Bitter Brew: Why The Hoodwitch Should Hex Starbucks

Starbucks recently introduced a “Crystal Ball Frappuccino,” presumably hoping for a sequel to its wildly successful Unicorn Frappuccino.

Here is Starbucks’ Crystal Ball Frappuccino Instagram post from March 22, 2018:

This Starbucks ad is clearly based on the distinctive images produced by Bri Luna, aka The Hoodwitch, for her web site, social media, and various collaborations.

Bri Luna is a distinctive witch. Her look, style, writing, and images do not fit popular stereotypes about what witches look like, what they wear, or how they act. Luna troubles the definition of “witch” and expands it to be more broadly inclusive. She’s intersectional and inspirational.

But Luna was not remunerated, consulted, or in any way involved in the production of the Starbucks ad. Understandably, Luna was pissed, as were her Instagram followers and fans.

Granted, most witchy imagery isn’t distinctive enough to merit this level of outrage. The stereotypical witch aesthetic is culturally pervasive – and thus ineligible for copyright protection – at this point in time. But black brujas with witchtips, a predilection for saturated colors, a penchant for glitter, and love of neon haven’t exactly reached critical mass on the internet or in the popular imagination. If Starbucks had gone with a black cloth, silver jewelry, and a milk-white hand, I’d probably be on their side.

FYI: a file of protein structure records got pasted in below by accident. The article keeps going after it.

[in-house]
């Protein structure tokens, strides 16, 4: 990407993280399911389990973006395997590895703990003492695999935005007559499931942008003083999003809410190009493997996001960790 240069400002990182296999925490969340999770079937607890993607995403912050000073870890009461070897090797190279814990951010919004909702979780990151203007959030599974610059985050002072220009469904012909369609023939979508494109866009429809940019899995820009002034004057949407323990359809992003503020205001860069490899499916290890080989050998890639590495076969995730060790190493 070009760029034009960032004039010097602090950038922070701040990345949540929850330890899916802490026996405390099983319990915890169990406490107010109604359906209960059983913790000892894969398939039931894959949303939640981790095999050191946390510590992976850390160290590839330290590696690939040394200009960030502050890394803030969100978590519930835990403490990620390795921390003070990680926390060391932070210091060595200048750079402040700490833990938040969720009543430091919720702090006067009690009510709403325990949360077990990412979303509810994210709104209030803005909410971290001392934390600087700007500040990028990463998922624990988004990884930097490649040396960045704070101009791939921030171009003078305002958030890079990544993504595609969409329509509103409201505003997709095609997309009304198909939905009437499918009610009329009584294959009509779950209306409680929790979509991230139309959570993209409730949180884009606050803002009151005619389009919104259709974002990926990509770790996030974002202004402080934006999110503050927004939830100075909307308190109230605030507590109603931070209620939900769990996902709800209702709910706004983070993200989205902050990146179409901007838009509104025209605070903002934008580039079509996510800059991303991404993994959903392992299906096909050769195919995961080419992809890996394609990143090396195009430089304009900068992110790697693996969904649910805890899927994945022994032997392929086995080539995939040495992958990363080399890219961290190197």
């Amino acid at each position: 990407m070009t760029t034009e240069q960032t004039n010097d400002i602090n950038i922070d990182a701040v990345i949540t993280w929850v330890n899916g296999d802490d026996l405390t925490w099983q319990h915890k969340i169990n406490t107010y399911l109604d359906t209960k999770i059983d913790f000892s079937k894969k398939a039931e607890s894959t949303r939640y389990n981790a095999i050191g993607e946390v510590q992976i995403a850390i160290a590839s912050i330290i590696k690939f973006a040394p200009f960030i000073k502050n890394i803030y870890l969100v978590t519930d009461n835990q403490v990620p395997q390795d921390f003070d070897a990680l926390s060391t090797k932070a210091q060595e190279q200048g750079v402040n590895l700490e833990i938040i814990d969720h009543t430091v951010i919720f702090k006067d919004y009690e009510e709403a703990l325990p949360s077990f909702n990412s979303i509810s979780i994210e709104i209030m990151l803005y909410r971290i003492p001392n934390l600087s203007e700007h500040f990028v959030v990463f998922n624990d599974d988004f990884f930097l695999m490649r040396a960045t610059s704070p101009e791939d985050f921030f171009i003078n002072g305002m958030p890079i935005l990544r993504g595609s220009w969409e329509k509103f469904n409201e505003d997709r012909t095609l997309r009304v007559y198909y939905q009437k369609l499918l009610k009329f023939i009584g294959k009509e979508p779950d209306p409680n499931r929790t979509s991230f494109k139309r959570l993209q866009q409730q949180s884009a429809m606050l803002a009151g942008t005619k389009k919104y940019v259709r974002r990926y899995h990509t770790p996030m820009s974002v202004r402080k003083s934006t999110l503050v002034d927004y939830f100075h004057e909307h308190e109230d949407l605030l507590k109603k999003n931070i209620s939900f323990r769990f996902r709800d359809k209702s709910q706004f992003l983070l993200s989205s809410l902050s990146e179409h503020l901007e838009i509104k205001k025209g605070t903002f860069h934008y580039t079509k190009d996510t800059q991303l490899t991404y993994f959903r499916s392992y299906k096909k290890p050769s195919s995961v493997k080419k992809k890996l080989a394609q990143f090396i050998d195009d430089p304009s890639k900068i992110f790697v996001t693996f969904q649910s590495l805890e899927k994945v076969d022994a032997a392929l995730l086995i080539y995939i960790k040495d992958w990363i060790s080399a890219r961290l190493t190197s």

But they didn’t.

If I say “crystal ball,” you’re likely to think “witch” or “fortune teller.”

If I say “witch,” you may think green skin, hooked nose, pointy hat, enjoys the company of flying monkeys.

If born after 1975, pale skin, black-clad, silver jewelry, dark lipstick, and a scowl may come to mind.

If you’re into millennial witchcraft, you may also think Free People, tarot apps, and palo santo perfume.

You probably don’t think:

 

or this:

It’s hard to call anything or anyone “original” in the twenty-first century, but Luna is one of the few people I laud with that accolade. Luna has greatly expanded what it means to be a witch. (So have lots of other witches, in lots of different ways, but that’s a different post.)

Yet, witchcraft remains a fairly small community, its internal aesthetic debates are not known to the broader public, and the singularity of Luna’s imagery is not likely to register with most Starbucks customers.